Henderson’s Theory Paper
Henderson’s nursing need theory was developed to define the focus of nursing based on the importance of patients’ independence in accelerating their progress in the hospital. The theory emphasizes basic human needs and how nurses in their practice can meet these needs. This discussion presents an opportunity in my nursing practice that would benefit from applying Henderson’s theory and how the definition aligns with the American Nurses Association’s definition of nursing.
For a better understanding of the application of Henderson’s theory in nursing practice, it is essential to begin by exploring the theory. Henderson’s nursing need theory stipulates that every individual has health needs that should be met to achieve health and independence or a peaceful death.
There are four major concepts addressed in Henderson’s needs theory: the individual, environment, health, and nursing. Using these four concepts, Henderson believed that every individual has basic needs, which form health needs. The individuals must get assistance in addressing these health needs, which is the role of nursing, helping individuals achieve health, independence, or a peaceful death.
Virginia Henderson identified the 14 basic needs that form the health needs, which are breathing, eating and drinking, eliminating body waste, movement, rest/sleep, dressing/undressing, temperature, hygiene/skin, safety, communication, learning, worshipping one’s faith, play/recreation and working to a sense of accomplishment (Lopez et al., 2020). When offering palliative care, one of the opportunities in nursing practice where I can apply the needs theory. Even though all patients have needs, terminally ill patients requiring palliative care require more assistance in addressing their basic needs since they will live with the illness. While offering palliative and end-of-life care, the nurse is required to assist the patient in meeting their basic health needs.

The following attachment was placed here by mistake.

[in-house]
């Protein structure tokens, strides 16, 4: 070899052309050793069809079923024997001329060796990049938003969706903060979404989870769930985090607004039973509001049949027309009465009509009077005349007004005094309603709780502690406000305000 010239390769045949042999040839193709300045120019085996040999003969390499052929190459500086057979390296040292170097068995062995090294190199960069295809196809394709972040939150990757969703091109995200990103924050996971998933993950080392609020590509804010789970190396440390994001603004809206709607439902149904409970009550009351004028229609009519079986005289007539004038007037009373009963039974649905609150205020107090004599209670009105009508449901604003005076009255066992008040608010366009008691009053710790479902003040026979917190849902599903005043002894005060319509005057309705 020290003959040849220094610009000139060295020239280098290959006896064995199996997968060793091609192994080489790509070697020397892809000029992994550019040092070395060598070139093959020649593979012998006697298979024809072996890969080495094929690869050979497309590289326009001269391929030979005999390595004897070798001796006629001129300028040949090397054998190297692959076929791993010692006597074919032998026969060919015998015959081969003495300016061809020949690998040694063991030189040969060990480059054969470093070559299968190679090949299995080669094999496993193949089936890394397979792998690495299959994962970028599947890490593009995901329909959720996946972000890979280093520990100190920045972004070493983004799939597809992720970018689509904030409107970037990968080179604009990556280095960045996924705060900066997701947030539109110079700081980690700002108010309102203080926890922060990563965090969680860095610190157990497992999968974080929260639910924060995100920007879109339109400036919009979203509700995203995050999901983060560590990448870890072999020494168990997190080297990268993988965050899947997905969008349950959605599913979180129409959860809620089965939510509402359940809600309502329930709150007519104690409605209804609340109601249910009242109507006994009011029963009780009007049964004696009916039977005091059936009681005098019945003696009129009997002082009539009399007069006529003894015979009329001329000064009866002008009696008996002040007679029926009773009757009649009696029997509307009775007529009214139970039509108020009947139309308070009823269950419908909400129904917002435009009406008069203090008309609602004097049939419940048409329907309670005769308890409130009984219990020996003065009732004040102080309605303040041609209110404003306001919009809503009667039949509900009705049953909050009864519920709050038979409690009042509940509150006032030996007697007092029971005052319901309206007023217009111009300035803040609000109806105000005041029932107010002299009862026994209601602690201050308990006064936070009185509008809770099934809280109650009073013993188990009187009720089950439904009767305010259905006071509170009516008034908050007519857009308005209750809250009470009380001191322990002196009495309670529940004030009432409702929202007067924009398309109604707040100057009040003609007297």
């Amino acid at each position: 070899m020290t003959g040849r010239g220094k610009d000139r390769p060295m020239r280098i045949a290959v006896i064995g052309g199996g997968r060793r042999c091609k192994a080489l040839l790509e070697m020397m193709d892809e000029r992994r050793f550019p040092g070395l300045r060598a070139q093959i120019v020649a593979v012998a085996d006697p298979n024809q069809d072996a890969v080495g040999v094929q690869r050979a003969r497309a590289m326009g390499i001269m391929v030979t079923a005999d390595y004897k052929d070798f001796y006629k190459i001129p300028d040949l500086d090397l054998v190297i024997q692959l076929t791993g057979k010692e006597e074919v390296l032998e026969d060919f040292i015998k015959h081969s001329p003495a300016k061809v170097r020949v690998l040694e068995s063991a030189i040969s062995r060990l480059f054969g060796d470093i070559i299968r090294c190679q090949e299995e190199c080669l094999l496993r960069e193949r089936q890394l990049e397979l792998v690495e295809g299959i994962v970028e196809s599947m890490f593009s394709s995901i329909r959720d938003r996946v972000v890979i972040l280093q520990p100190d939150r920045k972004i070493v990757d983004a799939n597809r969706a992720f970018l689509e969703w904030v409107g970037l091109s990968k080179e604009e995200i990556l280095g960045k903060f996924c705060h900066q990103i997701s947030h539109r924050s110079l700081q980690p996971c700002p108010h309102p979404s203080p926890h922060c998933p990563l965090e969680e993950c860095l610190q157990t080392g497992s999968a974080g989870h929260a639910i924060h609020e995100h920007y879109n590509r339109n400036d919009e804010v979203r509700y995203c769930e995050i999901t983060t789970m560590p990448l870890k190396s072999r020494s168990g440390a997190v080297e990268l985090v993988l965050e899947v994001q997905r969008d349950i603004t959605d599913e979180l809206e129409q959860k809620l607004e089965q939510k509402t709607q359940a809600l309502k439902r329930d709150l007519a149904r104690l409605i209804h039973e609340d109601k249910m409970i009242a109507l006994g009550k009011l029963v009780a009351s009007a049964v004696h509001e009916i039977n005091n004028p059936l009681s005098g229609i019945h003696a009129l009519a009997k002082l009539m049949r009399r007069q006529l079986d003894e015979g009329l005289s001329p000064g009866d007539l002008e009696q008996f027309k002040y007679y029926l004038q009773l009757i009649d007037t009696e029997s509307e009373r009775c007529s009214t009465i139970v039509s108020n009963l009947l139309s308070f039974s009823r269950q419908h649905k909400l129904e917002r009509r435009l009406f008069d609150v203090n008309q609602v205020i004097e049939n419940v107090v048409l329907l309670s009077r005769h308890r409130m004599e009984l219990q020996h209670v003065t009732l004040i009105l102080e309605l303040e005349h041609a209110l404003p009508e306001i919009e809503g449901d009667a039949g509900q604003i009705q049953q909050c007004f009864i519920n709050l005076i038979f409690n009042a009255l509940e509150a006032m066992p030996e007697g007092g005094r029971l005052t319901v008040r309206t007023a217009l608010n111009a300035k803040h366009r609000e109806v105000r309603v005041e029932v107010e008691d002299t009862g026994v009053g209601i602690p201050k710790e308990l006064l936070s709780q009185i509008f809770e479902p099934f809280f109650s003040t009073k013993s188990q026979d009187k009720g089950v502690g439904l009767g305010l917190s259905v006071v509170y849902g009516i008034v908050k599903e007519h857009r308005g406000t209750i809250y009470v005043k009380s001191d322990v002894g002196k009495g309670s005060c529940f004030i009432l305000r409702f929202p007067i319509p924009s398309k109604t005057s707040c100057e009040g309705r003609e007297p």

According to Jack, Kinloch & O’Brien (2019), it is the nurses’ responsibility to ensure that the patients are safe, maintain the appropriate hygiene and temperature, eat and drink as required, and help the patients eliminate body waste. Additionally, the nurse can work with the family members, especially if the patient is receiving care at home, to facilitate movement, communication, recreation and learning that influences health achievement or ease the journey to approaching a peaceful death. Nurses are best suited to offer these services since they spend the most time with the patients and are closest to them and their family members.
Henderson’s definition of nursing is that the basic and unique function of the nurse is to help an individual, whether they are well or ailing, in the activities that contribute to health, recovery, or peaceful death, which the nurse performs unaided if they have the strength, knowledge, and will. The American Nurses Association’s definition of nursing, on the other hand, is the protecting, promoting, and optimizing health and abilities, preventing health and injury, facilitating healing and preventing injury through diagnosis and treatment of human response and the care of individuals, families, health populations, groups, and communities.
Henderson’s definition of nursing aligns with the American Nurses Association’s definition of nursing practice. Both definitions include the needs of the patient. Henderson’s definition majorly focuses on patients’ needs as the heart of the nursing practice. In contrast, the American Nurses Association’s definition maintains that addressing the patient’s needs is the heart of nursing.
In conclusion, Henderson’s needs theory identified the basic needs that form health needs and defined nursing practice as the aim to assist patients in meeting these needs, thus achieving health or a peaceful death. Henderson’s needs theory can be applied in palliative and end-of-life care. The definition of nursing practice in Henderson’s needs theory is aligned with the American Nurses Association’s definition of nursing practice.
Jack, B. A., Kinloch, K., & O’Brien, M. R. (2019). Teaching nurses to teach: A qualitative study of nurses’ perceptions of the impact of education and skills training to prepare them to teach end‐of‐life care. Journal of Clinical Nursing, 28(9-10), 1819-1828. https://doi.org/10.1111/jocn.14786
Lopez, M., Jimenez, J. M., Fernández-Castro, M., Martin-Gil, B., Garcia, S., Cao, M. J., Frutos-Martin, M., & Castro, M. J. (2020). Impact of Nursing Methodology Training Sessions on Completion of the Virginia Henderson Assessment Record. Nursing Reports (Pavia, Italy), 10(2), 106–114. https://doi.org/10.3390/nursrep10020014
The American Nurses Association. (n.d.). Practice and scope of practice. https://www.nursingworld.org/